City of Albany council backs erosion management plan for at-risk Emu Beach

Sarah MakseAlbany Advertiser
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Erosion at Emu Beach.
Camera IconErosion at Emu Beach. Credit: Laurie Benson/Albany Advertiser

In a bid to combat the “increasingly urgent” threat of erosion at Emu Beach, the City of Albany has adopted a foreshore management plan for the at-risk stretch of coast.

The Emu Beach Foreshore Management plan was endorsed in an 11-1 vote last Tuesday night — with Cr Ray Hammond voting against — mapping short and long-term actions to improve the resilience of the coast from the Albany Golf Course to Emu Point.

Coastal erosion has been a threat to footpaths, community infrastructure, businesses and homes in the Emu Beach area for decades and was identified as an “erosion hotspot” by the WA Government in 2019.

Short-term works proposed in the plan for the next five years include the construction of a granite boulder groyne field and sand nourishment at Emu Beach and Oyster Harbour.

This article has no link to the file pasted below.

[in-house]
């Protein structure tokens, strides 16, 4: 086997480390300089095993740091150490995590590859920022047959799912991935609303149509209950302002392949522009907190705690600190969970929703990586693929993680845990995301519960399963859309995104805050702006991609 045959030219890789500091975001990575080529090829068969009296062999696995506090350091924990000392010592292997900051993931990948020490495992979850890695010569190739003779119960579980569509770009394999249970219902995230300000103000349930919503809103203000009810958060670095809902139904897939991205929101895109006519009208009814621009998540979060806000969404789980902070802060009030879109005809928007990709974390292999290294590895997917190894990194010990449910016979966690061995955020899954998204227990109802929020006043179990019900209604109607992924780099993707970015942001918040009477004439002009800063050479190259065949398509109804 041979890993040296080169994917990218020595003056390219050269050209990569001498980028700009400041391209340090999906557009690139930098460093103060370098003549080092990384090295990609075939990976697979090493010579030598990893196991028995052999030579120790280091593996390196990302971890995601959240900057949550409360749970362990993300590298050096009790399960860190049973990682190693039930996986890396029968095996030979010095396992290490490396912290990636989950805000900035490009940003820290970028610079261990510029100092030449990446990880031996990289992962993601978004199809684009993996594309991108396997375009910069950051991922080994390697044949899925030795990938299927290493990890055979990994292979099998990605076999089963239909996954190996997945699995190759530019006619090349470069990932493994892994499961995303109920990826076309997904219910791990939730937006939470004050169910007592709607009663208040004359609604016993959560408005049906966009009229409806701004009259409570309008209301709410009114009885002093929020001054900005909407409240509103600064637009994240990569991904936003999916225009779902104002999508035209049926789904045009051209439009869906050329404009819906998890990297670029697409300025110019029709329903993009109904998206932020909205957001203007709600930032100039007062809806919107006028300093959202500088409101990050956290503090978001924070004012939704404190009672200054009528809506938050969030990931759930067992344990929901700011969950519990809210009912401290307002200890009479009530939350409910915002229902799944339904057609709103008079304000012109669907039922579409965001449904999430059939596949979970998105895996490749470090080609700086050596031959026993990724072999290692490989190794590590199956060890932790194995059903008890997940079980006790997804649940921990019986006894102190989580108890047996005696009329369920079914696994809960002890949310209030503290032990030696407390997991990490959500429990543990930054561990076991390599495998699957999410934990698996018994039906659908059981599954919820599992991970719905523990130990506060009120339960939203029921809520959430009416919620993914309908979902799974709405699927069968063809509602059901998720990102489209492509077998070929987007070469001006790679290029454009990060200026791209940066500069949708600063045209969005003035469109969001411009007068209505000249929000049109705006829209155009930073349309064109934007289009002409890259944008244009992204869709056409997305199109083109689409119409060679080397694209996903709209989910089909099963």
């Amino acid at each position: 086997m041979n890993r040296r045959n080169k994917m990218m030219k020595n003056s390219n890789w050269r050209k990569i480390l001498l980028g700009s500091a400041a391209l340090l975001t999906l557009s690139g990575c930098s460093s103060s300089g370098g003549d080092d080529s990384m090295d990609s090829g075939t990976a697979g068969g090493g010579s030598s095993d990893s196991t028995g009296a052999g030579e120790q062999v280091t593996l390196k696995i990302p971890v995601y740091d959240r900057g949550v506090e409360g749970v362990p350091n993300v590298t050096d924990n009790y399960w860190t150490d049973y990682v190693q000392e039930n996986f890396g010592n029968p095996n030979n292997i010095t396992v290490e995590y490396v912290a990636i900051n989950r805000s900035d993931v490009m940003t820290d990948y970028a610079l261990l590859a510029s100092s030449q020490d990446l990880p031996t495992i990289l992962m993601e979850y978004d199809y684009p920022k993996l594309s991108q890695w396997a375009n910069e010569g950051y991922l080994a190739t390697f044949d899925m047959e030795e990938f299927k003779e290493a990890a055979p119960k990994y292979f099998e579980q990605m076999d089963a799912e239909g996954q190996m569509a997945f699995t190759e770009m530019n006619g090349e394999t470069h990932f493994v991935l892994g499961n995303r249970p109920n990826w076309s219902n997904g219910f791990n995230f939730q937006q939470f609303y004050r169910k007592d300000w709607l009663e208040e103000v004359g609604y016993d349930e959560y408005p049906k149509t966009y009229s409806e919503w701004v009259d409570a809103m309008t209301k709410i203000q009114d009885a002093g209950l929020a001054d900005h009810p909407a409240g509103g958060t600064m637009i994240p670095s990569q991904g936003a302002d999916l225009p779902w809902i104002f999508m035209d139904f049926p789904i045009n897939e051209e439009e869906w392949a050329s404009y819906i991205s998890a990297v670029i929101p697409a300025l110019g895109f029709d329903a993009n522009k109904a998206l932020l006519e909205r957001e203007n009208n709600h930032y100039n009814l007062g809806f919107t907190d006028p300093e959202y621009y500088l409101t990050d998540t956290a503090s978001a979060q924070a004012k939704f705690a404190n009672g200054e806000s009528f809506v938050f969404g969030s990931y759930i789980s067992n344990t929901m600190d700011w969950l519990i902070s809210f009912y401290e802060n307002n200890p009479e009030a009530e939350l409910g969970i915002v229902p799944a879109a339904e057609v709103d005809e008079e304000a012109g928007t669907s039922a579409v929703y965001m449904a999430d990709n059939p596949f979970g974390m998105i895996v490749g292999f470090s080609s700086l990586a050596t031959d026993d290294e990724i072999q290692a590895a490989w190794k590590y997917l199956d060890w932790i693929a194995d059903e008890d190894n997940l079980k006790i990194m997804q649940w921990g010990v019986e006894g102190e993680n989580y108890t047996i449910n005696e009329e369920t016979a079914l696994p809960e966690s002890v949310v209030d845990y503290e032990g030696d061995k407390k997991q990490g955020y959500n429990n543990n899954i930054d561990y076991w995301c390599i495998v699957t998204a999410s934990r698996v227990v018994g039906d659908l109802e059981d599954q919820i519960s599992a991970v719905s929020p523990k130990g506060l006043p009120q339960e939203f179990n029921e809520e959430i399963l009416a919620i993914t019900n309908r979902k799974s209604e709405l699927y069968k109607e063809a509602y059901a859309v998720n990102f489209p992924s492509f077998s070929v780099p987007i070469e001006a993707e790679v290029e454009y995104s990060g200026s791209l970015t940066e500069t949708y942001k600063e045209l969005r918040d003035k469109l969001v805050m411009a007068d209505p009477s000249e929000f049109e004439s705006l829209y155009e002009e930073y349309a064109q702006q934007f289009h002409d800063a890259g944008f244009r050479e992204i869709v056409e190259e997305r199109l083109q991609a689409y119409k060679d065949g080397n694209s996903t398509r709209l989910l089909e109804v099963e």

It is recommended over the next decade to undertake capital works for upgrades to existing coastal protection structures, including the Emu Point rock revetment.

According to an officer’s report published ahead of the meeting, “extensive” community consultation had taken place.

“The community has been at the forefront of the City’s planning for this area, and there have been multiple opportunities and processes to be engaged and input on project outcomes,” the report states.

The management plan is set to be funded by the City and WA Planning Commission.

However, the report states the City requires “a considerable amount” of funding to carry out the works, including $6 million for landscape elements and about $5.5m for coastal protection works.

Most recently, the State Government committed $230,000 in funding in May to support the completion of groyne field optimisation modelling and design.

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